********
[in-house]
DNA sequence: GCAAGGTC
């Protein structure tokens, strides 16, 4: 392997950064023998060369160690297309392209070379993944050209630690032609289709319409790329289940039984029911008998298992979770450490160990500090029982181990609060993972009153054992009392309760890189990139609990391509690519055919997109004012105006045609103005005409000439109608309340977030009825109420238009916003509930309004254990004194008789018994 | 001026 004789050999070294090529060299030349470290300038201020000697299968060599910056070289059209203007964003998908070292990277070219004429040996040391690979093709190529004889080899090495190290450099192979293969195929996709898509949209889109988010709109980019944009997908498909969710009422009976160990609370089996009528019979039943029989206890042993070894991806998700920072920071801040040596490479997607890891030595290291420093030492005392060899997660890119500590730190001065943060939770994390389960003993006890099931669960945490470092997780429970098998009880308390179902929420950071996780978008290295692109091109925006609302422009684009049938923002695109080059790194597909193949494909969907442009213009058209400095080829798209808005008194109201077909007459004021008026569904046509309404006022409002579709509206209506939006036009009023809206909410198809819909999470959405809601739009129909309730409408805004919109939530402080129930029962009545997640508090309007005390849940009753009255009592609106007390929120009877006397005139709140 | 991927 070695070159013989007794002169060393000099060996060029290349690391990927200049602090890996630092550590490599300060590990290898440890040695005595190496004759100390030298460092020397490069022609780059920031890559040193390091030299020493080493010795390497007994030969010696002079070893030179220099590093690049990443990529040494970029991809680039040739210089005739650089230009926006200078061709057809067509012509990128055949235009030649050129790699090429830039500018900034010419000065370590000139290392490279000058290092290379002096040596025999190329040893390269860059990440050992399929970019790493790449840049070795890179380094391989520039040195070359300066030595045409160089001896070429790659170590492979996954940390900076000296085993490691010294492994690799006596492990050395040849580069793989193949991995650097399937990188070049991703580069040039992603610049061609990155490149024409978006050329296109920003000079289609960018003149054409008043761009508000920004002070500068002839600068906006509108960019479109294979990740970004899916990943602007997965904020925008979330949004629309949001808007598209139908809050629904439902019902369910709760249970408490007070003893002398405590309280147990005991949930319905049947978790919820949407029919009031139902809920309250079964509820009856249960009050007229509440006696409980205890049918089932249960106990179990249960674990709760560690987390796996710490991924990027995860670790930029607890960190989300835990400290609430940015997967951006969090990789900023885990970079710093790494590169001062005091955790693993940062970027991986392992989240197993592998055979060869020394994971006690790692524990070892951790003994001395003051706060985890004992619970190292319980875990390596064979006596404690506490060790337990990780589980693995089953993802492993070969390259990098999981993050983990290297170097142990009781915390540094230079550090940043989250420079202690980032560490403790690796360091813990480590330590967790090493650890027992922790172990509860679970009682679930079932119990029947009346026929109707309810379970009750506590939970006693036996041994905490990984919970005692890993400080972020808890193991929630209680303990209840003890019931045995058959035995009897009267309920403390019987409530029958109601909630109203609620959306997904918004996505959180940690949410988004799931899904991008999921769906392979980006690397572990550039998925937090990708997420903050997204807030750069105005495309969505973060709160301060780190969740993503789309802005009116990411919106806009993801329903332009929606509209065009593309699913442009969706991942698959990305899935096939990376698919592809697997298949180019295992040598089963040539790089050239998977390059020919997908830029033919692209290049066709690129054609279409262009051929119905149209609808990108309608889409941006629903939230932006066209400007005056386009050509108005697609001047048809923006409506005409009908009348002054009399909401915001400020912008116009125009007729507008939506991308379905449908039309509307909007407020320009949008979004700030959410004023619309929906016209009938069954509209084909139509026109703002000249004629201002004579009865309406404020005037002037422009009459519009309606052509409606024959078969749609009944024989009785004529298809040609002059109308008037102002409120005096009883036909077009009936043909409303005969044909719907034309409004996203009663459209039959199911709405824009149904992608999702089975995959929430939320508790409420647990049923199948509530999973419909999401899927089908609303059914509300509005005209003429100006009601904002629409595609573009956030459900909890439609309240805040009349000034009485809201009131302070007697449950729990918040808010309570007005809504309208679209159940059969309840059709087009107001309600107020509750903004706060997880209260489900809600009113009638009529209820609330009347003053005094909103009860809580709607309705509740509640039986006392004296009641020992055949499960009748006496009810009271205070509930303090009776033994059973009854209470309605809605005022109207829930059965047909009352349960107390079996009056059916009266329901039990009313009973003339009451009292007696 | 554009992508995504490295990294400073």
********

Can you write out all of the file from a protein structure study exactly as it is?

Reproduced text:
[in-house]
DNA sequence: GCAAGGTC
């Protein structure tokens, strides 16, 4: 392997950064023998060369160690297309392209070379993944050209630690032609289709319409790329289940039984029911008998298992979770450490160990500090029982181990609060993972009153054992009392309760890189990139609990391509690519055919997109004012105006045609103005005409000439109608309340977030009825109420238009916003509930309004254990004194008789018994 | 001026 004789050999070294090529060299030349470290300038201020000697299968060599910056070289059209203007964003998908070292990277070219004429040996040391690979093709190529004889080899090495190290450099192979293969195929996709898509949209889109988010709109980019944009997908498909969710009422009976160990609370089996009528019979039943029989206890042993070894991806998700920072920071801040040596490479997607890891030595290291420093030492005392060899997660890119500590730190001065943060939770994390389960003993006890099931669960945490470092997780429970098998009880308390179902929420950071996780978008290295692109091109925006609302422009684009049938923002695109080059790194597909193949494909969907442009213009058209400095080829798209808005008194109201077909007459004021008026569904046509309404006022409002579709509206209506939006036009009023809206909410198809819909999470959405809601739009129909309730409408805004919109939530402080129930029962009545997640508090309007005390849940009753009255009592609106007390929120009877006397005139709140 | 991927 070695070159013989007794002169060393000099060996060029290349690391990927200049602090890996630092550590490599300060590990290898440890040695005595190496004759100390030298460092020397490069022609780059920031890559040193390091030299020493080493010795390497007994030969010696002079070893030179220099590093690049990443990529040494970029991809680039040739210089005739650089230009926006200078061709057809067509012509990128055949235009030649050129790699090429830039500018900034010419000065370590000139290392490279000058290092290379002096040596025999190329040893390269860059990440050992399929970019790493790449840049070795890179380094391989520039040195070359300066030595045409160089001896070429790659170590492979996954940390900076000296085993490691010294492994690799006596492990050395040849580069793989193949991995650097399937990188070049991703580069040039992603610049061609990155490149024409978006050329296109920003000079289609960018003149054409008043761009508000920004002070500068002839600068906006509108960019479109294979990740970004899916990943602007997965904020925008979330949004629309949001808007598209139908809050629904439902019902369910709760249970408490007070003893002398405590309280147990005991949930319905049947978790919820949407029919009031139902809920309250079964509820009856249960009050007229509440006696409980205890049918089932249960106990179990249960674990709760560690987390796996710490991924990027995860670790930029607890960190989300835990400290609430940015997967951006969090990789900023885990970079710093790494590169001062005091955790693993940062970027991986392992989240197993592998055979060869020394994971006690790692524990070892951790003994001395003051706060985890004992619970190292319980875990390596064979006596404690506490060790337990990780589980693995089953993802492993070969390259990098999981993050983990290297170097142990009781915390540094230079550090940043989250420079202690980032560490403790690796360091813990480590330590967790090493650890027992922790172990509860679970009682679930079932119990029947009346026929109707309810379970009750506590939970006693036996041994905490990984919970005692890993400080972020808890193991929630209680303990209840003890019931045995058959035995009897009267309920403390019987409530029958109601909630109203609620959306997904918004996505959180940690949410988004799931899904991008999921769906392979980006690397572990550039998925937090990708997420903050997204807030750069105005495309969505973060709160301060780190969740993503789309802005009116990411919106806009993801329903332009929606509209065009593309699913442009969706991942698959990305899935096939990376698919592809697997298949180019295992040598089963040539790089050239998977390059020919997908830029033919692209290049066709690129054609279409262009051929119905149209609808990108309608889409941006629903939230932006066209400007005056386009050509108005697609001047048809923006409506005409009908009348002054009399909401915001400020912008116009125009007729507008939506991308379905449908039309509307909007407020320009949008979004700030959410004023619309929906016209009938069954509209084909139509026109703002000249004629201002004579009865309406404020005037002037422009009459519009309606052509409606024959078969749609009944024989009785004529298809040609002059109308008037102002409120005096009883036909077009009936043909409303005969044909719907034309409004996203009663459209039959199911709405824009149904992608999702089975995959929430939320508790409420647990049923199948509530999973419909999401899927089908609303059914509300509005005209003429100006009601904002629409595609573009956030459900909890439609309240805040009349000034009485809201009131302070007697449950729990918040808010309570007005809504309208679209159940059969309840059709087009107001309600107020509750903004706060997880209260489900809600009113009638009529209820609330009347003053005094909103009860809580709607309705509740509640039986006392004296009641020992055949499960009748006496009810009271205070509930303090009776033994059973009854209470309605809605005022109207829930059965047909009352349960107390079996009056059916009266329901039990009313009973003339009451009292007696 | 554009992508995504490295990294400073």